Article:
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Dashawn Cooper, a Guntown eighth-grader, was one of nearly 500 students statewide who took part in the Mississippi Scholastic Shooting Program this season in its second year of existence.

Junior high and high school students in Northeast Mississippi have found new opportunities to build camaraderie, learn teamwork and grow self confidence this year through the Mississippi Scholastic Shooting Program.

The program helps school teams compete in skeet, trap and sporting clay events statewide. In its second year of existence, nearly 500 students have joined a trend that, like its scholastic archery cousin, appears poised for exponential growth.

Founded last year by the Mississippi Department of Wildlife, Fisheries and Parks and introduced first in the Jackson area, this fall’s term was the first to see Northeast Mississippi schools compete. All did well, and the Mooreville team, as well as a number of others from Tishomingo and Prentiss Counties, have advanced to state competitions and beyond.

Created with the intention of offering students more opportunities to build a lifelong affinity for the outdoors, the program encourages students of all backgrounds to give shotgun shooting a try. Experienced shooters and brand new shotgunners practice side by side, and the experience that has resulted has been rewarding to all.

“It’s a great way for boys and girls to get involved, to be a part of something, to learn gun safety and to have an opportunity to compete,” Heather Pike, Mooreville’s shooting coach, said. Each school team is required to have coaches who are certified by the Mississippi Scholastic Shooting Program. Some are school faculty members and some are simply parents or interested members of the community, but all serve their teams as volunteers. Pike is a project manager for information technology services at the North Mississippi Medical Center.

First year experience

“This is our first year participating in it and we hope to grow all of our teams, spreading the knowledge that these teams are available,” Pike said. “Even if your school doesn’t participate, we have teams you can join, and you don’t have to be a practiced shooter. We have lots of people who’ve never shot before. It’s open to everyone, and they all have a good time and are learning quickly. It’s really exciting.”

“The students learn gun safety and hunter education and, in the process of that, they’re learning about teamwork and building strong camaraderies as well,” Connie Gusmus, one of Guntown’s shooting coaches and a faculty member, said. “There’s a lot of practical math and science involved in clay target shooting, calculating target speed, lead distances and the like, but the main benefit I see them picking up is the relationships they’re building. I’ve seen kids who’d otherwise likely never have talked together, because they’re in different social groups at school, but they’re helping each other, forming cross-clique alliances, building teams and shooting well together.”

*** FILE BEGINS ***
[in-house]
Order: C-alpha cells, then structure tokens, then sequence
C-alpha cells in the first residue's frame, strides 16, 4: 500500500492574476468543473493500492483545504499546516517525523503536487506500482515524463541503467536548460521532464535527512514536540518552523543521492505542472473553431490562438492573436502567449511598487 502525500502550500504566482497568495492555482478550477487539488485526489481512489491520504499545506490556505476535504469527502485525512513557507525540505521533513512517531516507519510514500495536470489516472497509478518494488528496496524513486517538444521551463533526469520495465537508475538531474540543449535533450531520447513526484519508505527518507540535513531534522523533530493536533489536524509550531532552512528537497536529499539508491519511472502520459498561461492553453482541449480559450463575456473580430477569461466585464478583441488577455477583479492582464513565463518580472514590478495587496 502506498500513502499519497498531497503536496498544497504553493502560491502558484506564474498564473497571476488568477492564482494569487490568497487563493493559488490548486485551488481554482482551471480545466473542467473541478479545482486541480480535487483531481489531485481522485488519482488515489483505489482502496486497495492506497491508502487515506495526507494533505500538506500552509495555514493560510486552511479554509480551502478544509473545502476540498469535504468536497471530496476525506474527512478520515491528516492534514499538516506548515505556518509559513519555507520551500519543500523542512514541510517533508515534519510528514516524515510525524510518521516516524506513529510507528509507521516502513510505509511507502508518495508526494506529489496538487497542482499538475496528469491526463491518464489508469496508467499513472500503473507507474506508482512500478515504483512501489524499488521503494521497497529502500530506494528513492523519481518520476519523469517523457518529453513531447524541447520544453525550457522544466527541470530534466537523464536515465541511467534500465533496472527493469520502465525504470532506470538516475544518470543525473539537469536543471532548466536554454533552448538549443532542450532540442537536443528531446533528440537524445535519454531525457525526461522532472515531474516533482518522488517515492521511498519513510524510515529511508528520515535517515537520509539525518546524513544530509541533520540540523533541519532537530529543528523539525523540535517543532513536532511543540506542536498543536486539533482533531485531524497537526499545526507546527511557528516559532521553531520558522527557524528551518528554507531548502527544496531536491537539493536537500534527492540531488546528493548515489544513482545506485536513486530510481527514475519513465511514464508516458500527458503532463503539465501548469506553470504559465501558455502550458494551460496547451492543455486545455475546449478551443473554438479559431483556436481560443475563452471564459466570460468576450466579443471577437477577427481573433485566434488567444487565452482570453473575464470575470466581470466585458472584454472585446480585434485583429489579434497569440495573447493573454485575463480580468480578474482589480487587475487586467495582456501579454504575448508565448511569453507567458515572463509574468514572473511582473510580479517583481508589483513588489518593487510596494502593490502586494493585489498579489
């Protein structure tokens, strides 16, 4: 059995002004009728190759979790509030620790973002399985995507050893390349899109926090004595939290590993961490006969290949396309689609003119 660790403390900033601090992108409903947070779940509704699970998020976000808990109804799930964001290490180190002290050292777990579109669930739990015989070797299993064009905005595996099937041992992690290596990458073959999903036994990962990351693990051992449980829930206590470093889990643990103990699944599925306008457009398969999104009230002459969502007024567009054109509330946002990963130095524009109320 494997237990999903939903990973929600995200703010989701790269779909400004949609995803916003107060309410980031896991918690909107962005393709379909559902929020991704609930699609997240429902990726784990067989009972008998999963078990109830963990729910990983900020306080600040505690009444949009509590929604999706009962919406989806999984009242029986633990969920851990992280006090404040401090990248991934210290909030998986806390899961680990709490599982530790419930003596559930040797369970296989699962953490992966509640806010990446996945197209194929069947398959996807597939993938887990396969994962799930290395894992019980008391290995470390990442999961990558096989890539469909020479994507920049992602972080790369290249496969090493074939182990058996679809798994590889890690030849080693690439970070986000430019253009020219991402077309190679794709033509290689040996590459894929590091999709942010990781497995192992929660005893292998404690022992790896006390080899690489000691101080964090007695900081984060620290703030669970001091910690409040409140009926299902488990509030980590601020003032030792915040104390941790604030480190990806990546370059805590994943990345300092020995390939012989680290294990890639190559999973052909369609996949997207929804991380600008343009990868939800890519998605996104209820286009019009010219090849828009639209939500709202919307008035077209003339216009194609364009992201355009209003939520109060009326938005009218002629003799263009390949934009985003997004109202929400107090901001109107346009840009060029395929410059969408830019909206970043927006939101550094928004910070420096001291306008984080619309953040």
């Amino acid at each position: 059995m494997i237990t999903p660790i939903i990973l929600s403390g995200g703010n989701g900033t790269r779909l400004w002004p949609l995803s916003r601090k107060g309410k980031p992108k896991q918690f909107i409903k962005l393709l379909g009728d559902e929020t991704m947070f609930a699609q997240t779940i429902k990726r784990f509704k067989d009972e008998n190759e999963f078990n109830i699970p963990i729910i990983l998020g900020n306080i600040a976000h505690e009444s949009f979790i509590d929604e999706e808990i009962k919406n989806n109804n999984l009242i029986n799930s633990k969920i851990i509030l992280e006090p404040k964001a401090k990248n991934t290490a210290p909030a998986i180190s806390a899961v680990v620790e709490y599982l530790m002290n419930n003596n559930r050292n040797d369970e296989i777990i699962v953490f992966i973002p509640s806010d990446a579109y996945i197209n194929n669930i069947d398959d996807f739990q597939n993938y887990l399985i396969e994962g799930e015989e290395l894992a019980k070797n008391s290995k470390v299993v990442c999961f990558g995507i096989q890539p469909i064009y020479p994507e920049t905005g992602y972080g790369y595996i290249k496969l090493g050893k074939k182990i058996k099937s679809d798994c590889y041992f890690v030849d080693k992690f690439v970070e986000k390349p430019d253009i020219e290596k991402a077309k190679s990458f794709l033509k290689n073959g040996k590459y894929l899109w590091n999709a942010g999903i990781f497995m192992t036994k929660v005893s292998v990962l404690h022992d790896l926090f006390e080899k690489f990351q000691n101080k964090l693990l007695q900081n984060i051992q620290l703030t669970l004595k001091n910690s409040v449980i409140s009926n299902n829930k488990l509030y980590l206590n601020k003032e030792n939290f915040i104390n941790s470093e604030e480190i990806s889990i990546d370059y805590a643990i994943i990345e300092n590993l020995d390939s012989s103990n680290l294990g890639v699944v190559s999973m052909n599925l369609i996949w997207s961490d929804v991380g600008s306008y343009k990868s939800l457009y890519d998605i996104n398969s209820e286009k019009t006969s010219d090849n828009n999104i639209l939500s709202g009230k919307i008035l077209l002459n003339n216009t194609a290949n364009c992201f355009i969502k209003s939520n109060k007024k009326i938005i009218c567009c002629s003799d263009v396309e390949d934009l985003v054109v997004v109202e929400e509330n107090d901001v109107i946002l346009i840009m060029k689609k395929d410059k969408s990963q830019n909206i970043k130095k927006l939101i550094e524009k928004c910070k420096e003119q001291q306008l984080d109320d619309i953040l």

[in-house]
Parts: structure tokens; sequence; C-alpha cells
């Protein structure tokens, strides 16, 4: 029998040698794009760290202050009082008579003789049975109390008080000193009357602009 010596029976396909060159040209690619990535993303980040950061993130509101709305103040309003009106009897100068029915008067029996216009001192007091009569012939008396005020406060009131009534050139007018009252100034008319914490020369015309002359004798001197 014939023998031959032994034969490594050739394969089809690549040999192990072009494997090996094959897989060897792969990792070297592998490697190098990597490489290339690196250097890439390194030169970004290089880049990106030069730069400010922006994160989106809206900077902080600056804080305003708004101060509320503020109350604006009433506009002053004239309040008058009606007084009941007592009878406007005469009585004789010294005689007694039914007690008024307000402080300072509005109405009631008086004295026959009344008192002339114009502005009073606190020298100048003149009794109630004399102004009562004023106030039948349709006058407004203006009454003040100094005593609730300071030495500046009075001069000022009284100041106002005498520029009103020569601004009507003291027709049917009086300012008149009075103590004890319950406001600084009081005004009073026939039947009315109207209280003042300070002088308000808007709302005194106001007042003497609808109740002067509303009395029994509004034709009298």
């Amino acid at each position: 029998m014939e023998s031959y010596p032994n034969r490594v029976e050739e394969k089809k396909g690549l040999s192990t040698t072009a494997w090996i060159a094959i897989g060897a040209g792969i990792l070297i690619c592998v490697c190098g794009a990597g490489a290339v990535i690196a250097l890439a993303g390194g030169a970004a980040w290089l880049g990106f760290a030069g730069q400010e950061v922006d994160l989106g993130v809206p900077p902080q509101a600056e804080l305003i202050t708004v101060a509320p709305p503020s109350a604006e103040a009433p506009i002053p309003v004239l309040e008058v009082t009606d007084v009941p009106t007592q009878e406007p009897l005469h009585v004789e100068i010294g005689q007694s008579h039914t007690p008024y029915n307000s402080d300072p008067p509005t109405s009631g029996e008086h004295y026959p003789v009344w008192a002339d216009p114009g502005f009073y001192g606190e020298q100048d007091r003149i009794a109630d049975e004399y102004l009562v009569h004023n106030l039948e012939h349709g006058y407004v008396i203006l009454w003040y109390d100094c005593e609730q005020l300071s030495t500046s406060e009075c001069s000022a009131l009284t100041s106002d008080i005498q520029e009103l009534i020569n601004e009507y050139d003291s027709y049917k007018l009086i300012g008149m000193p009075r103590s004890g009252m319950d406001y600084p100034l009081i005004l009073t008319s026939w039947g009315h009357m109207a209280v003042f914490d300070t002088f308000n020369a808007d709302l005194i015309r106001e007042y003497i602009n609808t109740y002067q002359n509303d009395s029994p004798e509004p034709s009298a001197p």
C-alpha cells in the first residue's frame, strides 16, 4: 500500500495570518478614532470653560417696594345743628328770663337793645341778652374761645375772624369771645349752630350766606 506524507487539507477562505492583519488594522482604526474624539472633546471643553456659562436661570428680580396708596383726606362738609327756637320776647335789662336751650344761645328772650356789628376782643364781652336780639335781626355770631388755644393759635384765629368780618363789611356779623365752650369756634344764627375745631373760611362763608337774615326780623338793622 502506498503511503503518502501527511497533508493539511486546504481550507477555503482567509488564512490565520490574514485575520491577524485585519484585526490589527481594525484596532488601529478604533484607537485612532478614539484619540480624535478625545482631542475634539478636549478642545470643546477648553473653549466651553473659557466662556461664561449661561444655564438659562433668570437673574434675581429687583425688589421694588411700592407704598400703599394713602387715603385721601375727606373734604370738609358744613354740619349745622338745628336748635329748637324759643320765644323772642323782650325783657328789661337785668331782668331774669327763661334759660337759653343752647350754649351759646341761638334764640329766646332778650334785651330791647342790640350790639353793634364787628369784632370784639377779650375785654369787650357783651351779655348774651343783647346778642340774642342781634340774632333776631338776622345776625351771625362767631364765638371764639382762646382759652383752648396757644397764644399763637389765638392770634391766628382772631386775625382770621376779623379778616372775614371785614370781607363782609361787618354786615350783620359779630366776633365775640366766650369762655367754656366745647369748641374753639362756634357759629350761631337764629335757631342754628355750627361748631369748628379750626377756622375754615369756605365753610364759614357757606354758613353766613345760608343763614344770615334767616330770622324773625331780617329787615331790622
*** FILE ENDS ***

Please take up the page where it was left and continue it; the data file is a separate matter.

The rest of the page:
A brand-new game

“I had never shot a shotgun before but, on my second practice, I began doing well,” Emmanuel Flores, a Guntown 7th grader, said. “When we went on to competition, it was kind of overwhelming a bit, but it taught me a lot and I’m looking forward to doing it again. I was scared at first but I got over that. I had a lot of fun and got to spend some time with my dad that I otherwise would not have. It was a good time because my dad was there.”

“Everyone gets nerves in competition, and I teach them it’s no different than practice,” Mike Johnson, Saltillo’s shooting coach, said. Johnson works in IT for Three Rivers Planning and Development and has been a volunteer shooting coach for years, first with Cub Scouts and Boy Scouts, then with 4H and now with the Saltillo scholastic team. “Most of the kids didn’t know skeet shooting was a particular sport. They called the clay target itself a skeet and had never seen anything at all like sporting clays. For the first year out, we did well. I told them this year was all about learning. Learning the game, learning what completion is all about, learning what to expect for the future.”

The future for scholastic shooting in Northeast Mississippi looks very bright, largely thanks to the opportunities promoted and provided by Square1 Outdoors, a non-profit shooting facility located on Mt. Vernon Road in north Tupelo that offers their range and volunteer services for area teams to use during practice. They also provide loaner guns to any students who need them, and offer training for competitors and coaches alike. Square1 Outdoors is a membership-based group created for the purpose of sharing and teaching the shooting sports. Teams from Lee, Alcorn and Prentiss Counties practice there regularly, an opportunity the lack of which would likely prevent most from existing.

“From the beginning, to imagine the number of youth shooters who have taken the opportunity to participate and make this program a success would have been bold and assuming, yet here we are seeing the results,” said David Ramseyer, with Square1 Outdoors.

To learn how to join or to help with the program, email

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